There was also talk of the new royal baby. I didn't even know that the duchess of Sussex was expecting. It is amazing what you miss when you are not paying attention.


I got to the petrol station and got fuel. I also got a sandwich having realised that what with all the excitement of having no coffee at home I'd forgotten to make one earlier.


Work was much the same as ever, but I was twenty minutes late getting out this evening. Once home I had a bit of a doze until "er indoors TM" came home. She boiled up a pasta bake and we scoffed I whilst watching last week’s episode of “The Orville”. It was rather good. I then slept through whatever else was on telly… I’m thinking I need an early night…


Yesterday had been rather good… I think I paid for it today… 



8 May 2019 (Wednesday) - Home Alone




A large contingent of the family's women went to the airport for the hen weekend in the small hours this morning. "er indoors TM" set off shortly after two o'clock. Fudge slept through it, but her leaving upset Pogo and Treacle who whimpered and howled and cried for about an hour before finally settling.


I got up just after five o'clock, did my morning routine, and over a bowl of granola watched last week's episode of "Lee and Dean". I then woke the dogs and sent them all outside for tiddle. Bearing in mind the rain, not one of them was very keen on going for a tiddle. They had their brekkie, all looked at me with quizzical expressions. They knew that something odd was going on, but all happily settled and were all soon asleep again.


I set off for the early shift. As I drove through the rain the pundits on the radio were spouting their usual brand of drivel. There’s not enough doctors to go round, Iran is trying to pull out of the agreement by which is stops trying to make an atom bomb, the Prime Minister is in the shit again…much the same as it is every morning.


I got to work, did half a day’s work, and left. What with "er indoors TM" not being about to see to the dogs I’d asked for the afternoon off to come and be with them.

I walked out to the car park and saw that someone had parked their car right across my car’s parking space; blocking it in. Whoever it was had left their phone number written on the dashboard. I phoned it. And phoned it again. After twenty minutes someone answered. I explained that their car was blocking me in. He asked if I could wait until his lunch break. I said that if he was busy I could probably use my car to push his car out of the way. He said he’d be right there.

Ten minutes later he turned up; gabbling into his phone about how bad the parking is in the car park. He was so busy talking on his phone that he never once acknowledged me.

I got home about half an hour later than planned.


Once home I put leads onto the dogs. We walked down the road to where I’d parked. I opened the back of the car and said “Boot Dogs!”. This is a trick the dogs have learned. All three hopped into the boot.

We drove up to Bells Forstal. There is a geocache there on the old airfield. It made for somewhere different to walk the dogs. Pogo especially seemed to like the run. I soon found the plastic tub I was after, and we took a circular walk back to the car. As we walked there was a minor commotion in a hedge and a pheasant flew out. Fudge and Pogo took off in hot pursuit. Treacle looked at them and looked at me and sat as if to say what a good girl she was.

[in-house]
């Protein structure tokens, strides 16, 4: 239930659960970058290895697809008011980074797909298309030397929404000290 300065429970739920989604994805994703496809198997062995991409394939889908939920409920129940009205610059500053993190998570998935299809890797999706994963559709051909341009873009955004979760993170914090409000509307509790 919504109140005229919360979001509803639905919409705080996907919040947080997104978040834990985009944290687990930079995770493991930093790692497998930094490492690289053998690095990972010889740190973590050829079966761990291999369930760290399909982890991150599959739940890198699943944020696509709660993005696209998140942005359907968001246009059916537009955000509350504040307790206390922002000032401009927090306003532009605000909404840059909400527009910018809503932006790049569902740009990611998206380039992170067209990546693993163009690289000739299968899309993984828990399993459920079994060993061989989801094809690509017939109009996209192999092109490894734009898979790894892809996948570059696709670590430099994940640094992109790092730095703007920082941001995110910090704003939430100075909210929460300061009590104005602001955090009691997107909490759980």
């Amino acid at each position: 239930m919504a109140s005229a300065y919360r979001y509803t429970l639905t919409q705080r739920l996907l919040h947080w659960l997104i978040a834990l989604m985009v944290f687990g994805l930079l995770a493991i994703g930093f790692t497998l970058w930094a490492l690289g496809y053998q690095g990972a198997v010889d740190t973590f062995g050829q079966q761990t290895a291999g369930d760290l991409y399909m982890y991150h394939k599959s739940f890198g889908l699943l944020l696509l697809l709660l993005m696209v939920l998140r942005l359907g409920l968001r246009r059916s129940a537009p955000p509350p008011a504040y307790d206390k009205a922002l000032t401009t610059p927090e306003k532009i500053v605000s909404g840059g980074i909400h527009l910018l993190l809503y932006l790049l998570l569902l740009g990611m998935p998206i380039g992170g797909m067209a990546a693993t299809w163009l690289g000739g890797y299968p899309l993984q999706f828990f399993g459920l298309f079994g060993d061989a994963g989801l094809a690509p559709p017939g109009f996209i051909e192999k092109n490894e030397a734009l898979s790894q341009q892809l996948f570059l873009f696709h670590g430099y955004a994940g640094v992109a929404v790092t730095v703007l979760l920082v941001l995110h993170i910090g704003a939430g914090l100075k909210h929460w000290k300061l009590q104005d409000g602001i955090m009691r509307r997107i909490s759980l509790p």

We walked back to the car past a geocache that "er indoors TM" had hidden a year ago. Someone who’s never actually found a geocache had claimed the thing was missing. It wasn’t.


We came home, and I spent a little while bagging rubbish before foraging for some dinner. I foraged up at the KFC, and once home I shared my dinner with the hounds whilst watching last Sunday’s episode of “Victoria”.

I never knew that Prince Albert was the brains behind the Great Exhibition.

I then got the ironing board out and started watching a film on Netflix.  “The Wandering Earth” was a sci-fi story about  a group of astronauts guiding the Earth away from an expanding Sun, while attempting to prevent a collision with Jupiter… and if that wasn’t lame enough the whole thing had been filmed in Chinese and dubbed (rather badly) into English.

I turned it off half way through and watched “Santa Clarita Diet” instead.


"er indoors TM" and all the women have all arrived in Lanzarote safely and would seem to be fine. If only I could explain this to the dogs; they are all guarding the front door and are plainly waiting for her to come home.

They’ve got some wait…



9 May 2019 (Thursday) - Sandhurst




We had something of a terrible night. I went to bed earlier than usual leaving Fudge guarding the front door waiting for "er indoors TM" to come home. Treacle and Pogo came upstairs with me and settled on the bed. I was woken ten minutes later by their barking. I came downstairs and found them at the window barking at passers-by (Fudge was still guarding the front door). I marched the twins upstairs, settled them, and was woken by their barking again ten minutes later. This went on until midnight when I struck on the idea that if I shut the bedroom door then they couldn’t go looking out of the window for "er indoors TM".

They then stomped round the bedroom whining to be allowed to go look for her. Eventually everyone settled about three o’clock.


I got up to see posts on Facebook from Lanzarote. "er indoors TM" had slept very well. I saw another friend has started a new hobby – “medieval combat” (sounds interesting) and another friend was having a birthday.